Before he left home, Williams had received an education that included training in Greek and Latin. This, along with excellent hunting and tracking skills and a gift for languages, gave him a self-confidence that didn’t suffer fools gladly. Especially people who doubted his geographic knowledge of the West.

This strong personality was bound to get Williams in trouble when he encountered someone with a similar character. In Williams’ case, this was former Army Colonel John C. Fremont.

June 3 illustration.Bill Williams signature.favour
Bill Williams signature. Source: Old Bill Williams, A. H. Favour

In late 1848, Fremont hired Williams as guide for an expedition into the Rocky Mountains to identify an all-season railroad route to California. When Williams insisted that the expedition should veer from the route Fremont had already identified, Fremont relieved Williams of his guide duties and gave them to others.

Unfortunately, Williams was right. Fremont’s route was a mistake. Winter set in with a vengeance and Fremont’s men were trapped in the Rockies. Only 21 men of Fremont’s original 32 made it out alive. Although this would include Williams, he would die a couple months later, trying to retrieve valuable records and medical equipment that had been left behind.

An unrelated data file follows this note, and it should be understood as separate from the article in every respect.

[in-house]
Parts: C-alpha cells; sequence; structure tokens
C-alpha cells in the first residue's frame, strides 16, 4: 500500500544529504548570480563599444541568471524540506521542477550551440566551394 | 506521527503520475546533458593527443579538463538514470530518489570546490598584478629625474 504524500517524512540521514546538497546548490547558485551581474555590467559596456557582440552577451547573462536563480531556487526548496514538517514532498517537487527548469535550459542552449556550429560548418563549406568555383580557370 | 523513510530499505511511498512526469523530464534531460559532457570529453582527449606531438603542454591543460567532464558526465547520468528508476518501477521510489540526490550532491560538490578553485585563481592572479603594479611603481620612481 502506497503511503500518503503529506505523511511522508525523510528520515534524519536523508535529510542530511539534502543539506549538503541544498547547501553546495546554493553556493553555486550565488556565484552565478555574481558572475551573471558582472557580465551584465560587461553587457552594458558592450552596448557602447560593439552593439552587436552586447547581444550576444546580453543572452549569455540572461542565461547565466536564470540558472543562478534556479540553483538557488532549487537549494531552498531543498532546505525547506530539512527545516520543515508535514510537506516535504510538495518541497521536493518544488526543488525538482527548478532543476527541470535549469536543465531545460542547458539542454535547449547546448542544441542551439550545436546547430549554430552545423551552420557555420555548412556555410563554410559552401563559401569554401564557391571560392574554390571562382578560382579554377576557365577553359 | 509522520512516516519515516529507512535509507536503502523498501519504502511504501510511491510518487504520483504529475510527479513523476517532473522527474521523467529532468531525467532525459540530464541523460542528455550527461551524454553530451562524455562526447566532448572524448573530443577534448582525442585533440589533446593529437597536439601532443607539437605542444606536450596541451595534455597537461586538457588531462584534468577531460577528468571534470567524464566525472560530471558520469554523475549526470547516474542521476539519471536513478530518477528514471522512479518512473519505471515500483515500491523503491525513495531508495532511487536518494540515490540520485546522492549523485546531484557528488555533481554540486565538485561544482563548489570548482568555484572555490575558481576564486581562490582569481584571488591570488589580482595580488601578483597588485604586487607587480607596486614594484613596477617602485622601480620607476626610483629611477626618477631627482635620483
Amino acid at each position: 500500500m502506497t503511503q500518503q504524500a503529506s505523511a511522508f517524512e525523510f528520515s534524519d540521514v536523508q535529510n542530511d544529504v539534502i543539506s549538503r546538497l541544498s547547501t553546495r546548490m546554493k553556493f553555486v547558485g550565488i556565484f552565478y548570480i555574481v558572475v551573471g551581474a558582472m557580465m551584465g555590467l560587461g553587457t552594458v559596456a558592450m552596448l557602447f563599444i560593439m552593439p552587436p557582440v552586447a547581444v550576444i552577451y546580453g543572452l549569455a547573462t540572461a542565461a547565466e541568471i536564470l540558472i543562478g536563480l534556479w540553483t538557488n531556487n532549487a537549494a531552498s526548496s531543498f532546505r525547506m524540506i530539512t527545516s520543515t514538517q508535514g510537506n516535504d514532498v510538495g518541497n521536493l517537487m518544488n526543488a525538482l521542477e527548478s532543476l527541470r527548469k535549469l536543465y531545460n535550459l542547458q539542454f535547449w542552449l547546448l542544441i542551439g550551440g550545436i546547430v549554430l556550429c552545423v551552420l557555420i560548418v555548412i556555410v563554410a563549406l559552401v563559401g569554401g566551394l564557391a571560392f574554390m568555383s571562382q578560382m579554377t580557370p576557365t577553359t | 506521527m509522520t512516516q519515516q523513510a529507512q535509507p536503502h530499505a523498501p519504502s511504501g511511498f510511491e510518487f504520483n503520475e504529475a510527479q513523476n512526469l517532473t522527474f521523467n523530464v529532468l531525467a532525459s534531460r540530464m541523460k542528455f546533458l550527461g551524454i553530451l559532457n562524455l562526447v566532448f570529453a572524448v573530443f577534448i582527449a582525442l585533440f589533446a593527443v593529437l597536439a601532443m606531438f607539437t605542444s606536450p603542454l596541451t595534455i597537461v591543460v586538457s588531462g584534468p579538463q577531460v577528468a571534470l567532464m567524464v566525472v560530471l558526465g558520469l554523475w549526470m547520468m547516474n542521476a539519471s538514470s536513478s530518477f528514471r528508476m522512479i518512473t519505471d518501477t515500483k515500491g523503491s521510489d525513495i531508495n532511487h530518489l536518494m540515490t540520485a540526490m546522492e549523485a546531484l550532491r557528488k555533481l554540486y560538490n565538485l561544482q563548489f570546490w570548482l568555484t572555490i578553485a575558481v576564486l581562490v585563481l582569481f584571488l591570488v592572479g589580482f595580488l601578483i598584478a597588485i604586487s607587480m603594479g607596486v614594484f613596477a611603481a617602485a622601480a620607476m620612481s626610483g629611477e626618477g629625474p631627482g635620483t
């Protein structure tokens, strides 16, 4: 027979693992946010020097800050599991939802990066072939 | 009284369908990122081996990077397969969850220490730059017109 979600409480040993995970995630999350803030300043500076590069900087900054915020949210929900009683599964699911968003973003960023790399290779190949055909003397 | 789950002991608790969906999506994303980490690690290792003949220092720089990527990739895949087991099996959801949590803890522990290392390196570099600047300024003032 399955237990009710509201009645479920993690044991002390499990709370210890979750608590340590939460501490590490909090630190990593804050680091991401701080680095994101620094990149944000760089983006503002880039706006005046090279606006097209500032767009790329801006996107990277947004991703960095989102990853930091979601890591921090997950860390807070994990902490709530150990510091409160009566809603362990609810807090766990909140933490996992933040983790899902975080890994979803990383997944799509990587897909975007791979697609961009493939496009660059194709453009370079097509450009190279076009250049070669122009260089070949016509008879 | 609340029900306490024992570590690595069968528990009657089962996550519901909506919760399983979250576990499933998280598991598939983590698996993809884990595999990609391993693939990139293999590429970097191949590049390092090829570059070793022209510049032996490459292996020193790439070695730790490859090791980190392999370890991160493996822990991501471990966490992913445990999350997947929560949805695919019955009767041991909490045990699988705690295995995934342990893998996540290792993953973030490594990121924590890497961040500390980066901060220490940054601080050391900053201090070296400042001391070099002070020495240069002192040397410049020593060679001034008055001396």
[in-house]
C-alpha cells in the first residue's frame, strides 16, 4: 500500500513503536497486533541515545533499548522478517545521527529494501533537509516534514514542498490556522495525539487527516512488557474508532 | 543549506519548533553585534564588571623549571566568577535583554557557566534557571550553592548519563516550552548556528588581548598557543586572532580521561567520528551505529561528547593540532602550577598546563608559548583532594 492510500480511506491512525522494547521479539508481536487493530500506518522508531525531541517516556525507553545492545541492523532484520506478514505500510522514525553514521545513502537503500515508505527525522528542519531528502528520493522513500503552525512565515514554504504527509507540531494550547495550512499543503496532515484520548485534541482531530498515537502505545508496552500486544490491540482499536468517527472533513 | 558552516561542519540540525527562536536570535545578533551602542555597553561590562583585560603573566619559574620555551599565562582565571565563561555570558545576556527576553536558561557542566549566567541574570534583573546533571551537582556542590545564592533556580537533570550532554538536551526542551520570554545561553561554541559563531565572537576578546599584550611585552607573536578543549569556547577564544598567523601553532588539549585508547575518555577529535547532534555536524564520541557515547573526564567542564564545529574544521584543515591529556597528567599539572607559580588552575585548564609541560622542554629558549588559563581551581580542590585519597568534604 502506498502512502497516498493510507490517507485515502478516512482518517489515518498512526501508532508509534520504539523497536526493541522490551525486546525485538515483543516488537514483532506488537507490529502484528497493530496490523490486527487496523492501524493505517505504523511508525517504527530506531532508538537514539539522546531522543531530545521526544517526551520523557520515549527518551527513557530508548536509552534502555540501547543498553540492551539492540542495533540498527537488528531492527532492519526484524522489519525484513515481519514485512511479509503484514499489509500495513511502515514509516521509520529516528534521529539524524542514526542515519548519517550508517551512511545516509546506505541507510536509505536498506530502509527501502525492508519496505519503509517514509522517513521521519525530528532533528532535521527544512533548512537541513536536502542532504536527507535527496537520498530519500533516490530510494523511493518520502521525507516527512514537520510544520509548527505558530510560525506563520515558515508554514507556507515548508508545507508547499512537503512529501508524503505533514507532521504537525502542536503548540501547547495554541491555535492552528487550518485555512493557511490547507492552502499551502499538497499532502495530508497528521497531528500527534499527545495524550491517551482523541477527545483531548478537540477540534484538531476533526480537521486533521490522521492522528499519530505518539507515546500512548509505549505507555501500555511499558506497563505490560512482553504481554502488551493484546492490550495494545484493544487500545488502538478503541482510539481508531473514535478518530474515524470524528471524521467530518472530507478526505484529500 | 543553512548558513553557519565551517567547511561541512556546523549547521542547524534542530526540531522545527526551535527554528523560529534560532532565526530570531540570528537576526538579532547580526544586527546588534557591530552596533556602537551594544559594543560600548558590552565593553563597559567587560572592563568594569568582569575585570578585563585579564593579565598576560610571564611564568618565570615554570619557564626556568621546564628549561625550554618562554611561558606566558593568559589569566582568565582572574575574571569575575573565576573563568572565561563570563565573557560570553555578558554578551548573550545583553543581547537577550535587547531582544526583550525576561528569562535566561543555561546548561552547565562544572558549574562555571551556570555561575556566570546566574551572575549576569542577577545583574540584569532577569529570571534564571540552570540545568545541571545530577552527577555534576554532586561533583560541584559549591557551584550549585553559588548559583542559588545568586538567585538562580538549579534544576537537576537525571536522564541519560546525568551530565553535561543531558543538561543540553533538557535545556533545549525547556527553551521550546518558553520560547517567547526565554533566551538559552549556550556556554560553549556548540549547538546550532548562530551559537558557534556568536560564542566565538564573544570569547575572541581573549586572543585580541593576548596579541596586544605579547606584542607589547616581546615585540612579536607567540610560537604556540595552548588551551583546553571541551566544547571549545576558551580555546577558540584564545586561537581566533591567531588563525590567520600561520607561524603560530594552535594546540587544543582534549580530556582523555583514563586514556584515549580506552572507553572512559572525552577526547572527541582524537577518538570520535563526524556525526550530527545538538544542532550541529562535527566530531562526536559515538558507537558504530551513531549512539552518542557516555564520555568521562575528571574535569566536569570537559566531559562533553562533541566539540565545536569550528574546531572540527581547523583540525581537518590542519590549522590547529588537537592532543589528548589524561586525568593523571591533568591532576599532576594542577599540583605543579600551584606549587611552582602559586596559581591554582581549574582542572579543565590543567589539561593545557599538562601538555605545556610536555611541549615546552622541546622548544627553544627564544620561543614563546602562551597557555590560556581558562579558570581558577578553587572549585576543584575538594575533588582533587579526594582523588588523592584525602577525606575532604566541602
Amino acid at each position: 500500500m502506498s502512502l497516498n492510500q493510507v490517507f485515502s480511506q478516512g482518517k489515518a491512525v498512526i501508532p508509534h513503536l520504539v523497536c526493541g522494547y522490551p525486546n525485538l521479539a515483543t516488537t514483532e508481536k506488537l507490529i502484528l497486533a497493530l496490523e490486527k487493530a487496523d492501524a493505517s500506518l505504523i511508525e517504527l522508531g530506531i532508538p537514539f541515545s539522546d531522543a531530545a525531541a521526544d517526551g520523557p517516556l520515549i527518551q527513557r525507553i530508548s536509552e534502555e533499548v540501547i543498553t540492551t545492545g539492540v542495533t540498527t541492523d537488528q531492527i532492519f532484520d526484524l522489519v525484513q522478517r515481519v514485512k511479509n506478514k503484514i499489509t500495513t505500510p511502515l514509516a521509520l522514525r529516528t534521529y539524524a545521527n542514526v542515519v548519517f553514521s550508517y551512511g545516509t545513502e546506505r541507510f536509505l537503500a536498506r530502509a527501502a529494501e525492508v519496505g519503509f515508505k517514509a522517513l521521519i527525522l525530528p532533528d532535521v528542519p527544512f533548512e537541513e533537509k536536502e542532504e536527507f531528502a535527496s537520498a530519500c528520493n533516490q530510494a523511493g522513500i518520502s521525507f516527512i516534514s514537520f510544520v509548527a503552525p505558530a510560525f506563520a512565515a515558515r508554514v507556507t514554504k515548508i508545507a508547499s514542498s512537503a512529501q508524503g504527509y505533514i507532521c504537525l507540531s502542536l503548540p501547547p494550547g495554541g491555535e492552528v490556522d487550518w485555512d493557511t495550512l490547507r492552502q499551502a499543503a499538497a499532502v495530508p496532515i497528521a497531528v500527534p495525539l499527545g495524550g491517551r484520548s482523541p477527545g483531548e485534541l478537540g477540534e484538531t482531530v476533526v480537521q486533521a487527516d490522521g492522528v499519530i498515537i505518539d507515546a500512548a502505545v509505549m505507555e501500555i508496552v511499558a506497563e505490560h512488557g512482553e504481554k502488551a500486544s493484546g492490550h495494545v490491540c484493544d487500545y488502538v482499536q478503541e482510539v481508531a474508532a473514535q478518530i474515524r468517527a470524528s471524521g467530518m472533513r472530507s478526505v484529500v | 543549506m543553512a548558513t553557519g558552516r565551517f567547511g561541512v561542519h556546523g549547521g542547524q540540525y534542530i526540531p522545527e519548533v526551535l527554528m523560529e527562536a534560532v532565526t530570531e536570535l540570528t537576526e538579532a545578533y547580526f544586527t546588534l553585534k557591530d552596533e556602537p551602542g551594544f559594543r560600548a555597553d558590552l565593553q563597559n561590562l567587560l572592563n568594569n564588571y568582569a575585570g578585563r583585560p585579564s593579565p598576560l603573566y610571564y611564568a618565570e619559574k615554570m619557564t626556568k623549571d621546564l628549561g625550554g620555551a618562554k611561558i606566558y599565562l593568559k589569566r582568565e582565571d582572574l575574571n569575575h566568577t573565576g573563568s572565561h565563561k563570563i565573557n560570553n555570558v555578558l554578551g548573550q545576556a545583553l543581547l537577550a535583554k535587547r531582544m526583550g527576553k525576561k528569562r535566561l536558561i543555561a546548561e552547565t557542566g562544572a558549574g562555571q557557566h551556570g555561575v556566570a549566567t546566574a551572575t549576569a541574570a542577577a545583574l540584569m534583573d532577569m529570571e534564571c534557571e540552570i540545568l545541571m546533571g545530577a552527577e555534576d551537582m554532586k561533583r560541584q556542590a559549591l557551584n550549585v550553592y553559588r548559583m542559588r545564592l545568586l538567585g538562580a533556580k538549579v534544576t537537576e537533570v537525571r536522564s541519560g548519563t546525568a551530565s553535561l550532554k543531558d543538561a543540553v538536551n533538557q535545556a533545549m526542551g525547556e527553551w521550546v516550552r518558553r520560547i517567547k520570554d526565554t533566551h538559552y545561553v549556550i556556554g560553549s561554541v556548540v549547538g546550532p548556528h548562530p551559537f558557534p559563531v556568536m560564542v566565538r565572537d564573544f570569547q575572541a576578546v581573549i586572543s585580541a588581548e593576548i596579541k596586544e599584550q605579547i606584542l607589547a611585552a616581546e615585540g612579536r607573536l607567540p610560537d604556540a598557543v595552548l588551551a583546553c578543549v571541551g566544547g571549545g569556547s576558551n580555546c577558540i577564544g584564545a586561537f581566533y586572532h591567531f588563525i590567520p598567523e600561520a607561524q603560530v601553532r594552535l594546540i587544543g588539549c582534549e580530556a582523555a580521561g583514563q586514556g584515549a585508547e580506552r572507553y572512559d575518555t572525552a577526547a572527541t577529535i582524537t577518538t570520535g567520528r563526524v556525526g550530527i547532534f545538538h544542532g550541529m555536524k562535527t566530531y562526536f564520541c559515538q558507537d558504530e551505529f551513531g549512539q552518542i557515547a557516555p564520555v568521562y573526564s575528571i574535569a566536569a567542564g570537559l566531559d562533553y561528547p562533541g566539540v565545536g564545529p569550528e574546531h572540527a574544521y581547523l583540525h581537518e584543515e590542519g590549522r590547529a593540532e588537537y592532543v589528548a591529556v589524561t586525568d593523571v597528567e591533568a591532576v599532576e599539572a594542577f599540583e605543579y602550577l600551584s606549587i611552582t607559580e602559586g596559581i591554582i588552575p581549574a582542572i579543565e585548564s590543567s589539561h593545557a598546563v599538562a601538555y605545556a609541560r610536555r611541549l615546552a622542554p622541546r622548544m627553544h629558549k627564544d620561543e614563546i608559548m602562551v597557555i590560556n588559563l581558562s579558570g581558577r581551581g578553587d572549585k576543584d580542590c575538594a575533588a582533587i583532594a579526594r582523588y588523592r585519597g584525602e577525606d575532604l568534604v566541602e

So, while Williams’ vivid personality and self-confidence made him a legend in his own time, it also cut his time short. But the stories of his exploits would live on, and some of us still wonder just where those secret beaver hunting grounds actually were.

Sources: Robert Glass Cleland, This Reckless Breed of Men, UNM Press, Albuquerque, 1976; Leroy R. Hafen, Ed., Fur Trappers and Traders of the Far Southwest, Utah State UP, Logan, 1997; Alpheus H. Favour, Old Bill Williams, Mountain Man, U of Oklahoma P, Norman, 1962

The Year of the Little Doves